Although they’re much more similar than different, men and women do have diverse ways of speaking, thinking and communicating overall. People will often point out that women tend to speak about specifics (concrete language) while men speak about the bigger picture, focusing on a goal (abstract language). A new study seems to confirm this anecdote.
Researchers, led by Priyanka Joshi of San Francisco State University, studied the differences in communication styles between men and women by examining over 600,00 blog posts published on Blogger.com.
The study involved examining linguistic patterns in the content by rating abstractness for approximately 40,000 words in the English language. For instance, words that were easily visualized such as “vehicle” or “stairs” were given a low rating for abstractness while words that were more difficult to visualize, such as “justice” or “love” were given a high rating. This study showed that men employed more abstract language in their communication than women.
In a second study, the researchers put this hypothesis further to the test by analyzing transcripts from U.S. Congressional sessions from 2001 to 2017. Overall, they analyzed over 500,000 transcripts delivered by more than 1,000 members of Congress. Again, men tended to use significantly more abstract language in their communication. This was true regardless of the Congress members’ political affiliation.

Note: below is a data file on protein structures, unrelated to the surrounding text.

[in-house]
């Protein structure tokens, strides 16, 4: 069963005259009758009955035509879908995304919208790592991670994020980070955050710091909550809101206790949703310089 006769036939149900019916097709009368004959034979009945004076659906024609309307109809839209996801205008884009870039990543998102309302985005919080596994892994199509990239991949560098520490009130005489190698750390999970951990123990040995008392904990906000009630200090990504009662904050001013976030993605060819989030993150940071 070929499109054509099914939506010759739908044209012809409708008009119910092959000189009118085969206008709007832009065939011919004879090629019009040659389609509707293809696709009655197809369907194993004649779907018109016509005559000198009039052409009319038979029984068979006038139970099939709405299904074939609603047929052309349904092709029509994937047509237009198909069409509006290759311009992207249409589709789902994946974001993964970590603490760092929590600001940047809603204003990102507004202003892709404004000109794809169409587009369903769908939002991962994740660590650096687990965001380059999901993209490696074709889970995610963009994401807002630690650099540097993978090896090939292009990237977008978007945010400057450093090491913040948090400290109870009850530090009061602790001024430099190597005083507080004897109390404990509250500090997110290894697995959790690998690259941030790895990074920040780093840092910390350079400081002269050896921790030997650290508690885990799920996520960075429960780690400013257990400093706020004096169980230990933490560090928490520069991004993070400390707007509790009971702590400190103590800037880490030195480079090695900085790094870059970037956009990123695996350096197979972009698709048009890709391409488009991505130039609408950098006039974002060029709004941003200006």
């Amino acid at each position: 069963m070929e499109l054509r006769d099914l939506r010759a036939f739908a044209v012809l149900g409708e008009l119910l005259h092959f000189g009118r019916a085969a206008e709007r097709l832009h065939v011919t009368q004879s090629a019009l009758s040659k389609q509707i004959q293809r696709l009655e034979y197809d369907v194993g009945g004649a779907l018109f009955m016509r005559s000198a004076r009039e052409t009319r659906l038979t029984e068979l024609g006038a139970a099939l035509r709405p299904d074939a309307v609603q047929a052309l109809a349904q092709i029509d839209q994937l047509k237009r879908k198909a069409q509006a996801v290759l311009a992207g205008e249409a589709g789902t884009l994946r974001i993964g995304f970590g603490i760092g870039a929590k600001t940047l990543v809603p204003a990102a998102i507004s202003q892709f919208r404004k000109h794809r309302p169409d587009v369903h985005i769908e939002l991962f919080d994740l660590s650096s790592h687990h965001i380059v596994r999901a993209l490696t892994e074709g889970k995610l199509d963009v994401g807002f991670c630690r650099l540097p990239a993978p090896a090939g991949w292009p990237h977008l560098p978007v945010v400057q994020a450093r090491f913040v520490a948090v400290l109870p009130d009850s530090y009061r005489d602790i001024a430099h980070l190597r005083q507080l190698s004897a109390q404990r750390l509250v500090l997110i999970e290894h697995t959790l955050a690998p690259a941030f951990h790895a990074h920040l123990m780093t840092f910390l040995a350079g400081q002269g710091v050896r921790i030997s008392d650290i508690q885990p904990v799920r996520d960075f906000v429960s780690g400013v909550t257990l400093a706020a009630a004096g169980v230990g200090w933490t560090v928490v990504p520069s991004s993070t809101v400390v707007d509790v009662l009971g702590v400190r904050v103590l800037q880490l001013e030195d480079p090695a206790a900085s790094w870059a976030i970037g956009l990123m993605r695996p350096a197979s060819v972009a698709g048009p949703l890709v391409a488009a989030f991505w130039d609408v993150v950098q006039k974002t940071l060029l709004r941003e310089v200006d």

The researchers believe this mismatch in communication style may have something to do with power dynamics. Historically, men have had more power in society, which may explain why they tend to use more abstract wording.
In a follow-up study that involved 300 students, the authors investigated this hypothesis by manipulating the power dynamics in an interpersonal setting. Each participant had to play the role of either an interviewer or interviewee. They then had to describe certain behaviors. Those in the high-status interviewer position tended to use more abstract language than the lower-status interviewees.
This suggests that the differences in communication styles between men and women may be more contextual rather than a fixed tendency.
The findings were reported in the Journal of Personality and Social Psychology.